Saturday, February 09, 2008

How do we decide when to make a decision?

James is sitting browsing through the year old magazine and wondering what all the other people in the waiting room are here for. There is an old couple sitting next to each other talking quietly who smile politely when he catches their gaze, a young pretty girl in a short skirt who looks miserable and pale, workman in dirty work cloths holding his arm. He looks like he is in pain, probably an accident. Jams notices the pain in his stomach as it start to get sharp again. He first noticed that pain a few days ago and it hasn't really gone away. It eases off at times and at other times it is quite painful. He is worried, it might be an ulcer or cancer even, maybe he should have come to see the doctor sooner. He keeps pushing that thought to the back of his mind. He looks back to the old magazine.
Shelly is looking at the recent stock market prices. They have been a bit all over the place recently. She wants to invest but is this a good time? Some people are saying this is a good time to buy compared to last month and others are saying that in all likelihood the market prices will fall further in the coming months and maybe over the year. If only she knew what to do.
Arthur is trying to workout if this is a good time to start a full scale root and branch reorganisation of the business. Market conditions are tough and we certainly need to do things differently to boost the profitability of the company. If we do this now will it cause too much disruption at a time when everyone really needs to concentrate on the business and on making things more efficient or will it be just the tonic we need? Clear out the less profitable parts, get the bits working better that need to change and sort out the management structure. Hmmmm.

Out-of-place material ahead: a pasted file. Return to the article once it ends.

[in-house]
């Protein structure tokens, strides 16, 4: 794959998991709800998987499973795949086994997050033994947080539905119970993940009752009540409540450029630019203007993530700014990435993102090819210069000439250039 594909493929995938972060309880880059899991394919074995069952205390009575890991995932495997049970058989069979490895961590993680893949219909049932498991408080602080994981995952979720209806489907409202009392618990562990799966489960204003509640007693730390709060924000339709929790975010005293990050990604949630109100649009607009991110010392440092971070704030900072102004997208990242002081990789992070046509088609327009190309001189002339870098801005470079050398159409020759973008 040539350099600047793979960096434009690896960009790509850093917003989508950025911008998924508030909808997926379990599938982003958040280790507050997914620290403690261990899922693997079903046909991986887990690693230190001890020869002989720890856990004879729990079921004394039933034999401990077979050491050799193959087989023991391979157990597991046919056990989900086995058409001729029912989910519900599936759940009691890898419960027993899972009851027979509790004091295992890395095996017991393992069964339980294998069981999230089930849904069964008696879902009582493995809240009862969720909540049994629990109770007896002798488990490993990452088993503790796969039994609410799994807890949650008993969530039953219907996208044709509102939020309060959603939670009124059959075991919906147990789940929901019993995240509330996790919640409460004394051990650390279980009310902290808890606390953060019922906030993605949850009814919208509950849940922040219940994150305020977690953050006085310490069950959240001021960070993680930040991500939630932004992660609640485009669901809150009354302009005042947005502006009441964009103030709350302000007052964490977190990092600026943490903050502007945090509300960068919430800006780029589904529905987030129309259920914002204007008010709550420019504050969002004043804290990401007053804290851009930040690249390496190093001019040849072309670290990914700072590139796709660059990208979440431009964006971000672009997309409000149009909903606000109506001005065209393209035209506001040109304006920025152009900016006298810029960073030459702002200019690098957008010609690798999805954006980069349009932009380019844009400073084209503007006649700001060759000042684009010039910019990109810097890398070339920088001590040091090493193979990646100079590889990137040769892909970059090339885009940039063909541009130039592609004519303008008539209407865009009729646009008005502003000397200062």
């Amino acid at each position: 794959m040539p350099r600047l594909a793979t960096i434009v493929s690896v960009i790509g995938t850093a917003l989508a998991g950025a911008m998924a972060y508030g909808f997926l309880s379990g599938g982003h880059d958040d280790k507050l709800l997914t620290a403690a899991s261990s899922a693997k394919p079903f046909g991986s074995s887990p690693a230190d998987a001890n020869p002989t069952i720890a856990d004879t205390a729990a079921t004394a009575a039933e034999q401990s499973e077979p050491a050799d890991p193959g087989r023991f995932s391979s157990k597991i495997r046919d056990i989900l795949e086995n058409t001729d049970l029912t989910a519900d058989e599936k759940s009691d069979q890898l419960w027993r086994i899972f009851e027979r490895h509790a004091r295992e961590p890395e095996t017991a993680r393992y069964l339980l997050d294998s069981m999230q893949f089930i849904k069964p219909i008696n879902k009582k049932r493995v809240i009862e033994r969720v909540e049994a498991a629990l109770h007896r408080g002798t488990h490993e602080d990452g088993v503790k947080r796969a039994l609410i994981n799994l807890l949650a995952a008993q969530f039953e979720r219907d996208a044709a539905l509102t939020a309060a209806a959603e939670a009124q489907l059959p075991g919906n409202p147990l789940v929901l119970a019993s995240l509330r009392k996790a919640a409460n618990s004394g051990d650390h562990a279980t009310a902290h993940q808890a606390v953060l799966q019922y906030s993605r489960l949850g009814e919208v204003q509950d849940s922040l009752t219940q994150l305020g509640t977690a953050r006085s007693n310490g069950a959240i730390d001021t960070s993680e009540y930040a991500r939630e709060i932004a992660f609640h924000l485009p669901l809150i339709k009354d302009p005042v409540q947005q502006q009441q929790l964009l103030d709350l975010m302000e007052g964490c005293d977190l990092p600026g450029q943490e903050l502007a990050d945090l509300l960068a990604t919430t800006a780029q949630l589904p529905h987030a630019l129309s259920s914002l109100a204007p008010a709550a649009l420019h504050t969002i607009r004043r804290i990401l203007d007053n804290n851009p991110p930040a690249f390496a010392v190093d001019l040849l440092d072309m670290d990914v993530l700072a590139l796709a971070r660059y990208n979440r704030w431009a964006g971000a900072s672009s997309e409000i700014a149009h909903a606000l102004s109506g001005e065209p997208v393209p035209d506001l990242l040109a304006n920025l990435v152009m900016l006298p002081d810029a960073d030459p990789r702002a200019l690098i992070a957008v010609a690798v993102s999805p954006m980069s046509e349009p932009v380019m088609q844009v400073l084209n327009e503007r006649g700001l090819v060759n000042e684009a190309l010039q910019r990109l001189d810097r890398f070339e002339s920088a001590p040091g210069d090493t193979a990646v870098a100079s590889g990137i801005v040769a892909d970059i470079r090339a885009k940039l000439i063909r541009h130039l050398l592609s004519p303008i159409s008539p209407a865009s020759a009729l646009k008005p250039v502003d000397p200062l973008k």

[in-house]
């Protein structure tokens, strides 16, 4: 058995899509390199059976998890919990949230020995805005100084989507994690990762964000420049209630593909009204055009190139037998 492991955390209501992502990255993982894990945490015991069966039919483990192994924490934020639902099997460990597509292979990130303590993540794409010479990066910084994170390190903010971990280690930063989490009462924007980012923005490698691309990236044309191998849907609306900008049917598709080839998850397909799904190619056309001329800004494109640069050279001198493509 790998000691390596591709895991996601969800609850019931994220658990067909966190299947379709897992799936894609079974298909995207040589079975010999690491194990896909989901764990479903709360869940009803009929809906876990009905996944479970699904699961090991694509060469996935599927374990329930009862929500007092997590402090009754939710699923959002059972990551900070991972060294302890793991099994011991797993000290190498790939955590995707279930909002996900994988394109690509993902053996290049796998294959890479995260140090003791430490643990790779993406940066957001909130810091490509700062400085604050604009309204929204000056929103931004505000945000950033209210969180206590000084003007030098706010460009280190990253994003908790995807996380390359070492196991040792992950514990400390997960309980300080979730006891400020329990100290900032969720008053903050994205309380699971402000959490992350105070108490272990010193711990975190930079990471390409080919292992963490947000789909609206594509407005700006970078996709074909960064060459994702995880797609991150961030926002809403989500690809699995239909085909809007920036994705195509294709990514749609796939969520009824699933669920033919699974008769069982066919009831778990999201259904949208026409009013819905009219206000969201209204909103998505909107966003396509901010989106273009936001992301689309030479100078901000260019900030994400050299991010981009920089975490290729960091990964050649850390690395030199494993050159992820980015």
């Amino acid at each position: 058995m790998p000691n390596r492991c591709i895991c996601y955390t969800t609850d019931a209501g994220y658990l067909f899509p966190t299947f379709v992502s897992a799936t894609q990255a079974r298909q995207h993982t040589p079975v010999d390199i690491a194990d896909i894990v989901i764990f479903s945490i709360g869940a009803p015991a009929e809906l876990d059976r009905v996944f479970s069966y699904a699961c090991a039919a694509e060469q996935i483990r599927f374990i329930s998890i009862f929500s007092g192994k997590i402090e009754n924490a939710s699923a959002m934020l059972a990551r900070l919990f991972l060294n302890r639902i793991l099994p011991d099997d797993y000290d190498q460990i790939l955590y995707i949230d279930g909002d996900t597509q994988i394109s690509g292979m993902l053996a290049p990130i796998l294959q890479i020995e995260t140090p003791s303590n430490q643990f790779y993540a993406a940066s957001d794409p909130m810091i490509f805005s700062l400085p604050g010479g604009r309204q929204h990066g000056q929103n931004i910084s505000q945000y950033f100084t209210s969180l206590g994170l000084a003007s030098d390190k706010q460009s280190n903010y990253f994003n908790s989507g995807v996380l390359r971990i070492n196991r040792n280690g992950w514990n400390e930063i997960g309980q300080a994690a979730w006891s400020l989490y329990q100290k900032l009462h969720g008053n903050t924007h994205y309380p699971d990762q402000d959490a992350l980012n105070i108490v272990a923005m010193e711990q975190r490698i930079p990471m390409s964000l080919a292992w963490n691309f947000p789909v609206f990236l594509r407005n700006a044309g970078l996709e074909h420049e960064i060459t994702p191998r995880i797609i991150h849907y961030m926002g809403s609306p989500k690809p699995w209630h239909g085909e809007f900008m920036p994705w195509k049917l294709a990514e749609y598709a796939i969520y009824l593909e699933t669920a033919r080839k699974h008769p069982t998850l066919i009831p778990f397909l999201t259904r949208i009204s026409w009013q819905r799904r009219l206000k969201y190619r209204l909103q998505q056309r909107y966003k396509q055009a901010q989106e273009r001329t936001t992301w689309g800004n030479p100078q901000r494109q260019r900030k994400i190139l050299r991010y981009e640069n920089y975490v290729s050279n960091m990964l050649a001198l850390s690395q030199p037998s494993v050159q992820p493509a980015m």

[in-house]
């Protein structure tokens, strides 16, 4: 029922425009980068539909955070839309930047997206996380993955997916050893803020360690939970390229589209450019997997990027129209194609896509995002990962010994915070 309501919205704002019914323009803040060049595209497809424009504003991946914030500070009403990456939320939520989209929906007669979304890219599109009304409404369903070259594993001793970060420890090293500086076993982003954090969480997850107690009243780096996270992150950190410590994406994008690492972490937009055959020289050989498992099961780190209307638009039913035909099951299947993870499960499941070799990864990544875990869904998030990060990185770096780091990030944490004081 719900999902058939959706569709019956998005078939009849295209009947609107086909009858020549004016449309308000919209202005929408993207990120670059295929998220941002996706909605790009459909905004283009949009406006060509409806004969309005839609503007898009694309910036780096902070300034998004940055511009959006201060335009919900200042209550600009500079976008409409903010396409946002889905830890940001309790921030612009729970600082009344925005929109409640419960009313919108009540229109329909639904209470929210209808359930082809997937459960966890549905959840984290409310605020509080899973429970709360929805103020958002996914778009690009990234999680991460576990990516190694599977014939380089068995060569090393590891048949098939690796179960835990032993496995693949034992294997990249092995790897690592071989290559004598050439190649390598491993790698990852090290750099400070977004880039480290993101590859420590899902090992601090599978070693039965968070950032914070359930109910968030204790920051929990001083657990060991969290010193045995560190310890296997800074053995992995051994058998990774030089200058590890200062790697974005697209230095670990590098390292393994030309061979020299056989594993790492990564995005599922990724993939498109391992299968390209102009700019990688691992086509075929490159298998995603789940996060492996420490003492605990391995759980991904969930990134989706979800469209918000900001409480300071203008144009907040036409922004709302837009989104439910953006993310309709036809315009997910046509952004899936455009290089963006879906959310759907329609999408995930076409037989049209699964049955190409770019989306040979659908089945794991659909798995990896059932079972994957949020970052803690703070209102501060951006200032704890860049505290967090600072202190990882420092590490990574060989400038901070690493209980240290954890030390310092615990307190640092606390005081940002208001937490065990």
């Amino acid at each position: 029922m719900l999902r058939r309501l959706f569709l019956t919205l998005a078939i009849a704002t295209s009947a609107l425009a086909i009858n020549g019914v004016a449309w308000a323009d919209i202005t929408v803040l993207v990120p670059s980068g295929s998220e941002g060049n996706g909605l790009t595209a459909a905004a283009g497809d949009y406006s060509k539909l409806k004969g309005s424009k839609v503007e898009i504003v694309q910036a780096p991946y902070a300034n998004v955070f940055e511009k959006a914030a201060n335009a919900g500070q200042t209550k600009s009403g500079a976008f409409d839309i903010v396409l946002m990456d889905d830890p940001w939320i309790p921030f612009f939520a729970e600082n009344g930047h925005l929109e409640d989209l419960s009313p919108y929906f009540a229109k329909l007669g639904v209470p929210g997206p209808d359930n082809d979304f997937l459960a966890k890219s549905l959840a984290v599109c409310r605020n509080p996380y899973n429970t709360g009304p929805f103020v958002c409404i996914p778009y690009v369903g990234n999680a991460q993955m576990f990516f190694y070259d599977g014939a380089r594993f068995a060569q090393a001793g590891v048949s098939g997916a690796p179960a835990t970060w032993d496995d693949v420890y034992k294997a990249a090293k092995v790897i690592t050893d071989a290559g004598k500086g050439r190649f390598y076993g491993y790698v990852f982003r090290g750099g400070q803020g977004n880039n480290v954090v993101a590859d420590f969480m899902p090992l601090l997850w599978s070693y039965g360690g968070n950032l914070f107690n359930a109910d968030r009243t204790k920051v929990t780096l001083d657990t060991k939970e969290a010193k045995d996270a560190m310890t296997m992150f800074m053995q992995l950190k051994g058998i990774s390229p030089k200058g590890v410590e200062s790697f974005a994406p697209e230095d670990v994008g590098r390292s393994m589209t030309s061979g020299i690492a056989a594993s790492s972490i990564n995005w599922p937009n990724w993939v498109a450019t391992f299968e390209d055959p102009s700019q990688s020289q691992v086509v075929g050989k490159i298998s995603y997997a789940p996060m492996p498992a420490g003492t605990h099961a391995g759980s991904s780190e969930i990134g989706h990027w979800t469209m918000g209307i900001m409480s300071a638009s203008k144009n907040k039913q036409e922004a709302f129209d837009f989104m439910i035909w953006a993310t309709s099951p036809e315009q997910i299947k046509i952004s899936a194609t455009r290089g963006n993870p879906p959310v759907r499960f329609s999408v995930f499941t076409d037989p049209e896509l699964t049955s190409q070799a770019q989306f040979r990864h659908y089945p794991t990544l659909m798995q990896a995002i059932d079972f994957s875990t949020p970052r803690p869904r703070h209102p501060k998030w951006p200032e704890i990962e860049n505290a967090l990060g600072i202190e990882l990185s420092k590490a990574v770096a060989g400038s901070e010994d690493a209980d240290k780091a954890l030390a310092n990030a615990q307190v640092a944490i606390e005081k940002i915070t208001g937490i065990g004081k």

Why is it that people decide to do what they do when they do? For example why do people decide to start an organisational change programme when they do, or go to the doctor when they do, or buy or sell on the stock market and a million and one other decisions we make when we make them?
All of these things like most things in life fluctuate naturally. Organisational efficiency or effectiveness, pain or illnesses, the stock market fluctuate naturally. Very few if any events or processes have a smooth 'glide path' where the changes are wholly incremental and equally progressive. Fluctuations and variation are a natural part of any and every complex situation. So given that change is part of the system and that the rate and direction of the change is also variable and frequently defies prediction with any degree of certainty there comes a question. When we make a decision to make a change, like go to a doctor or sell / buy or do something to change things how do we decide when the best time is to do any of these things? What is it that prompts most of us to make a decision especially when things are uncertain?
In the next blog we will have a look at something called the Regression Fallacy and how it gives us the illusion of success and frequently wrong foots us.

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